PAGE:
skip to main content


Title: Asymmetric oligomerization state and sequence patterning can tune multiphase condensate miscibility
Abstract

Endogenous biomolecular condensates, composed of a multitude of proteins and RNAs, can organize into multiphasic structures with compositionally distinct phases. This multiphasic organization is generally understood to be critical for facilitating their proper biological function. However, the biophysical principles driving multiphase formation are not completely understood. Here we use in vivo condensate reconstitution experiments and coarse-grained molecular simulations to investigate how oligomerization and sequence interactions modulate multiphase organization in biomolecular condensates. We demonstrate that increasing the oligomerization state of an intrinsically disordered protein results in enhanced immiscibility and multiphase formation. Interestingly, we find that oligomerization tunes the miscibility of intrinsically disordered proteins in an asymmetric manner, with the effect being more pronounced when the intrinsically disordered protein, exhibiting stronger homotypic interactions, is oligomerized. Our findings suggest that oligomerization is a flexible biophysical mechanism that cells can exploit to tune the internal organization of biomolecular condensates and their associated biological functions.

 
more » « less
NSF-PAR ID:
10491908
Author(s) / Creator(s):
; ; ; ; ; ;
Publisher / Repository:
Nature Publishing Group
Date Published:
Journal Name:
Nature Chemistry
Volume:
16
Issue:
7
ISSN:
1755-4330
Format(s):
Medium: X Size: p. 1073-1082
Size(s):
p. 1073-1082
Sponsoring Org:
National Science Foundation
More Like this
  1. Abstract Background

    Biomolecular condensates are non-stoichiometric assemblies that are characterized by their capacity to spatially concentrate biomolecules and play a key role in cellular organization. Proteins that drive the formation of biomolecular condensates frequently contain oligomerization domains and intrinsically disordered regions (IDRs), both of which can contribute multivalent interactions that drive higher-order assembly. Our understanding of the relative and temporal contribution of oligomerization domains and IDRs to the material properties of in vivo biomolecular condensates is limited. Similarly, the spatial and temporal dependence of protein oligomeric state inside condensates has been largely unexplored in vivo.

    Methods

    In this study, we combined quantitative microscopy with number and brightness analysis to investigate the aging, material properties, and protein oligomeric state of biomolecular condensates in vivo. Our work is focused on condensates formed by AUXIN RESPONSE FACTOR 19 (ARF19), a transcription factor integral to the auxin signaling pathway in plants. ARF19 contains a large central glutamine-rich IDR and a C-terminal Phox Bem1 (PB1) oligomerization domain and forms cytoplasmic condensates.

    Results

    Our results reveal that the IDR amino acid composition can influence the morphology and material properties of ARF19 condensates. In contrast the distribution of oligomeric species within condensates appears insensitive to the IDR composition. In addition, we identified a relationship between the abundance of higher- and lower-order oligomers within individual condensates and their apparent fluidity.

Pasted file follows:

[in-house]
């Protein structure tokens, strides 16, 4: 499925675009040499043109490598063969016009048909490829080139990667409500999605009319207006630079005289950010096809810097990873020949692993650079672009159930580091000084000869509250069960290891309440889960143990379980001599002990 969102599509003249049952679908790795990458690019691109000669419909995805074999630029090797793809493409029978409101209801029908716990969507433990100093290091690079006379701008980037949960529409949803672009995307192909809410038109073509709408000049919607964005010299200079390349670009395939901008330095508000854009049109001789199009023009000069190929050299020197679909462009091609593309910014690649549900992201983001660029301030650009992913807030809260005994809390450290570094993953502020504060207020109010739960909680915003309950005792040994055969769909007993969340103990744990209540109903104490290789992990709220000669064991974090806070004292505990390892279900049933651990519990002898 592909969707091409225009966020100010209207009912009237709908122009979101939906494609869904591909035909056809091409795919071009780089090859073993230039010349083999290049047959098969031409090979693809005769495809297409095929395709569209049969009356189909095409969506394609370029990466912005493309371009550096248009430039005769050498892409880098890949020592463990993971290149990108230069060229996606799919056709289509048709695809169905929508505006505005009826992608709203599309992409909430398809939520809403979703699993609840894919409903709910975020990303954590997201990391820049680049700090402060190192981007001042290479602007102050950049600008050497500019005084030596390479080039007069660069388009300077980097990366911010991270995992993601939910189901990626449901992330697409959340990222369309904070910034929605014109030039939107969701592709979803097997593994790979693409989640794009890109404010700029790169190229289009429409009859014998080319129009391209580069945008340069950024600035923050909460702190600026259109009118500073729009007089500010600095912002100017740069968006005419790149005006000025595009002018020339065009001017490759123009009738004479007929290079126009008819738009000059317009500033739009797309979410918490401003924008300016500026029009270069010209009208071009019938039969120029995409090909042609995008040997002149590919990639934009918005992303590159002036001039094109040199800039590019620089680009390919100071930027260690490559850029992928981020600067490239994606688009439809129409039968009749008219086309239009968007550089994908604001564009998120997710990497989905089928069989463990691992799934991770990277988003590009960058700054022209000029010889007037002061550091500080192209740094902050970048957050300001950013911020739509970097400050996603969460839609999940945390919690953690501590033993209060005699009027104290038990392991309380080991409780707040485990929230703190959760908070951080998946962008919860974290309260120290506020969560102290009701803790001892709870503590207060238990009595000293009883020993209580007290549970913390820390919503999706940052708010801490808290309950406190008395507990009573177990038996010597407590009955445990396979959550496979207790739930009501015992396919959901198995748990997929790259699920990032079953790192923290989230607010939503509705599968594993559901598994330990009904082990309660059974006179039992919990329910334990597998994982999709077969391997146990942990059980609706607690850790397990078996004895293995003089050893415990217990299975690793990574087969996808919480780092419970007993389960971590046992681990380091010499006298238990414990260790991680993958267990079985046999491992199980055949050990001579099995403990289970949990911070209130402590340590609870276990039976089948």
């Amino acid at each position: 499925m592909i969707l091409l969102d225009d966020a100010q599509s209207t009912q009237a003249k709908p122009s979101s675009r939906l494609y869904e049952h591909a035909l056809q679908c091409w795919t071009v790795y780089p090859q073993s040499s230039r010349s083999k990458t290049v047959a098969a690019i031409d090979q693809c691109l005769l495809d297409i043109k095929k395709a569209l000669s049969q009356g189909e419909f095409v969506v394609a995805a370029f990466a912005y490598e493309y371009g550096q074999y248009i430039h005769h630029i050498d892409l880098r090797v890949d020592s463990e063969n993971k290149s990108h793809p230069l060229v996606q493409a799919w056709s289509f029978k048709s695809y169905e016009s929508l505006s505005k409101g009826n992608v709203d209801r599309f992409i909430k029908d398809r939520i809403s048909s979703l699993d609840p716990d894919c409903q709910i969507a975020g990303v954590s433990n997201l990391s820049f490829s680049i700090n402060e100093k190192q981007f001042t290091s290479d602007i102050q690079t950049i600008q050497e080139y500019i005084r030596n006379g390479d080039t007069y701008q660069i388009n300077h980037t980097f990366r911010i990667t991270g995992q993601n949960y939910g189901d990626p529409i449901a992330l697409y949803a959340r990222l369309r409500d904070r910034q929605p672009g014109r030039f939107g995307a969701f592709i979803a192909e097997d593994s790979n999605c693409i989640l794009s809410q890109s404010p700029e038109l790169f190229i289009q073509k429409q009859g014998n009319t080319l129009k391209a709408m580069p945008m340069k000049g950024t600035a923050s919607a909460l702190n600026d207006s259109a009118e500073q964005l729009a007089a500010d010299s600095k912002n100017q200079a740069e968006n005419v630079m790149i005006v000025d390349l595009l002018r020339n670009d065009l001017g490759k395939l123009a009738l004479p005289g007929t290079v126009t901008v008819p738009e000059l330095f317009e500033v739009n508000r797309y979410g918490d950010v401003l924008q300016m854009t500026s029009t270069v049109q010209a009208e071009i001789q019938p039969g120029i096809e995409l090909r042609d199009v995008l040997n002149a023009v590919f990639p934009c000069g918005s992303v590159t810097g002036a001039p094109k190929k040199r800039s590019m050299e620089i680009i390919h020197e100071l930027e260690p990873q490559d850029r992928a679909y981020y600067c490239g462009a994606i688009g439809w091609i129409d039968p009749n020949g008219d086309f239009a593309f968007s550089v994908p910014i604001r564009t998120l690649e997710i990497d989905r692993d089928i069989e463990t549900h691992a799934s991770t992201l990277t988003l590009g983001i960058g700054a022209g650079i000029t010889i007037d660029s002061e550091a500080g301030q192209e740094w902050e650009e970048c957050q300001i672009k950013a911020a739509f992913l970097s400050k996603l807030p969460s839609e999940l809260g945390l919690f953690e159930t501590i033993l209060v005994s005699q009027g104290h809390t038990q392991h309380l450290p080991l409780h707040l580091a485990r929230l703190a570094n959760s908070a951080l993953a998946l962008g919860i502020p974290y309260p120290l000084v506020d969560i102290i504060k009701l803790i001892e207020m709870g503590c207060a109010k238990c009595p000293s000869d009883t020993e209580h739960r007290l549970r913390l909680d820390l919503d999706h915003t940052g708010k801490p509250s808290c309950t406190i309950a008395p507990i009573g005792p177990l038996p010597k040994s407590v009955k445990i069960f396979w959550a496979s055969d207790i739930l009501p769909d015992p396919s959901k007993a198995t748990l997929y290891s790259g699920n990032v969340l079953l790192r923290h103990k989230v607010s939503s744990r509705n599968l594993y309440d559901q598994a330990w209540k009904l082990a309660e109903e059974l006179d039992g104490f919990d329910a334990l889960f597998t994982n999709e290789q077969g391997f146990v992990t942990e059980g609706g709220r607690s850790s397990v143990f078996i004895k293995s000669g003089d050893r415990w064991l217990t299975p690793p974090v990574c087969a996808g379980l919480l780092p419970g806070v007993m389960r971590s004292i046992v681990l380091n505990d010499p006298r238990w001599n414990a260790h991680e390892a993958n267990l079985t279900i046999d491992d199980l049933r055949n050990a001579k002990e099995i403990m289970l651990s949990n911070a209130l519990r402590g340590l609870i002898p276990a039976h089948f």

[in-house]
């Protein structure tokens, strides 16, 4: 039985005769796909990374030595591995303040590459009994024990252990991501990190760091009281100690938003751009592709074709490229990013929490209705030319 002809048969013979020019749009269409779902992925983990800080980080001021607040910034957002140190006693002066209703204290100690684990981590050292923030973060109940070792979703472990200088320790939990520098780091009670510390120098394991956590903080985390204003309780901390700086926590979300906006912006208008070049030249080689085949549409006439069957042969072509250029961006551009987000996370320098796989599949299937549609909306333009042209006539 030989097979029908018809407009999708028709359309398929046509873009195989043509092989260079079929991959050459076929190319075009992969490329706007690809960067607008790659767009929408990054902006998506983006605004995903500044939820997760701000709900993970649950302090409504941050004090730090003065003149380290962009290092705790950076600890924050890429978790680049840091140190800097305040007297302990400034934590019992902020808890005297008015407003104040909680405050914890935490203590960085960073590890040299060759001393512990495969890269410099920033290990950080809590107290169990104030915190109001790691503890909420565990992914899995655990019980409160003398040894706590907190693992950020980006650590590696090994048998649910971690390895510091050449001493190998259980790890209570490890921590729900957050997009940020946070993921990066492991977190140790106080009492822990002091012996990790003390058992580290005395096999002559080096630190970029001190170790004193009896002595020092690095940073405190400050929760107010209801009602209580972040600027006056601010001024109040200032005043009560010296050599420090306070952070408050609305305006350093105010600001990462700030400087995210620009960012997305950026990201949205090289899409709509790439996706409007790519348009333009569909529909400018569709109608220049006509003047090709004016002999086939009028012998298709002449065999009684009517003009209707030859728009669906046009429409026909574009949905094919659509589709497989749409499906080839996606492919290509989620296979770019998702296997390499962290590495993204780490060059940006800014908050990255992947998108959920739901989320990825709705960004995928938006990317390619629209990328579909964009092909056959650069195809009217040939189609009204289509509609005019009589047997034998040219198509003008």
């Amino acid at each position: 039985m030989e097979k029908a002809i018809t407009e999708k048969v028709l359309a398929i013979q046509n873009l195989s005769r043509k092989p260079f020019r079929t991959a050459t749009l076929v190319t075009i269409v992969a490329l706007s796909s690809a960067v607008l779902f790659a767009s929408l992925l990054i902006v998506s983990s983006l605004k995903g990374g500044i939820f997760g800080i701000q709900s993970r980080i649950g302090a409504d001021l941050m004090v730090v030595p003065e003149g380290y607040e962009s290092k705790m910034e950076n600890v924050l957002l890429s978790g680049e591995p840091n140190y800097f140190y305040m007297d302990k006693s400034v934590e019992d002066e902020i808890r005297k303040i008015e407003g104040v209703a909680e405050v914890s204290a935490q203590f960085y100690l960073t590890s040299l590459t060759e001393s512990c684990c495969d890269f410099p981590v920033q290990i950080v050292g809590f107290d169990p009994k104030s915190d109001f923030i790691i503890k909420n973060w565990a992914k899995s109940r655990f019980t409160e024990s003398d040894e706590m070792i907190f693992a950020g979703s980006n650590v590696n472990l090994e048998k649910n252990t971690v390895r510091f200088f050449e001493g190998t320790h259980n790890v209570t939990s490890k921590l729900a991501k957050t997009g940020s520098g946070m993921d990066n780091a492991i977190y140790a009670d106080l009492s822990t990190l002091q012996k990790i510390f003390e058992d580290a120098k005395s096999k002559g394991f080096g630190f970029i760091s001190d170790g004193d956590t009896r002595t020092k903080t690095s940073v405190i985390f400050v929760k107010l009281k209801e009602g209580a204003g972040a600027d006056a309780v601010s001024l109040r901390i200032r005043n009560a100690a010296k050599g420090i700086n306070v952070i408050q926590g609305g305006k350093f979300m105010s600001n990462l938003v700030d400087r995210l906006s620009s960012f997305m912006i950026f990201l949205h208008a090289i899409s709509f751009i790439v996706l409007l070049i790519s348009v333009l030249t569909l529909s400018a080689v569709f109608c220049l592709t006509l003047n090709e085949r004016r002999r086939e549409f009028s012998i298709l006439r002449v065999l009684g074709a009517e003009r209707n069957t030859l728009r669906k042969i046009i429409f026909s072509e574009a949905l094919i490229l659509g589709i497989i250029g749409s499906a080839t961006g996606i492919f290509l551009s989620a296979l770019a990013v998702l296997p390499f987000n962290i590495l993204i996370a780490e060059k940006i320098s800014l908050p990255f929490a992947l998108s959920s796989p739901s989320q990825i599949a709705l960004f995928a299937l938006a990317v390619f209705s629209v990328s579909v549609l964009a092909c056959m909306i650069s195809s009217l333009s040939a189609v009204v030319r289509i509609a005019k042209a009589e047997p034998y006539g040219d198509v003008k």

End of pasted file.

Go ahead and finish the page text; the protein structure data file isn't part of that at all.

Conclusions

    IDR amino acid composition affects condensate morphology and material properties. In ARF condensates, altering the amino acid composition of the IDR did not greatly affect the oligomeric state of proteins within the condensate.

     
    more » « less
  2. Abstract

    Numerous biological systems contain vesicle‐like biomolecular compartments without membranes, which contribute to diverse functions including gene regulation, stress response, signaling, and skin barrier formation. Coacervation, as a form of liquid–liquid phase separation (LLPS), is recognized as a representative precursor to the formation and assembly of membrane‐less vesicle‐like structures, although their formation mechanism remains unclear. In this study, a coacervation‐driven membrane‐less vesicle‐like structure is constructed using two proteins, GG1234 (an anionic intrinsically disordered protein) and bhBMP‐2 (a bioengineered human bone morphogenetic protein 2). GG1234 formed both simple coacervates by itself and complex coacervates with the relatively cationic bhBMP‐2 under acidic conditions. Upon addition of dissolved bhBMP‐2 to the simple coacervates of GG1234, a phase transition from spherical simple coacervates to vesicular condensates occurred via the interactions between GG1234 and bhBMP‐2 on the surface of the highly viscoelastic GG1234 simple coacervates. Furthermore, the shell structure in the outer region of the GG1234/bhBMP‐2 vesicular condensates exhibited gel‐like properties, leading to the formation of multiphasic vesicle‐like compartments. A potential mechanism is proposed for the formation of the membrane‐less GG1234/bhBMP‐2 vesicle‐like compartments. This study provides a dynamic process underlying the formation of biomolecular multiphasic condensates, thereby enhancing the understanding of these biomolecular structures.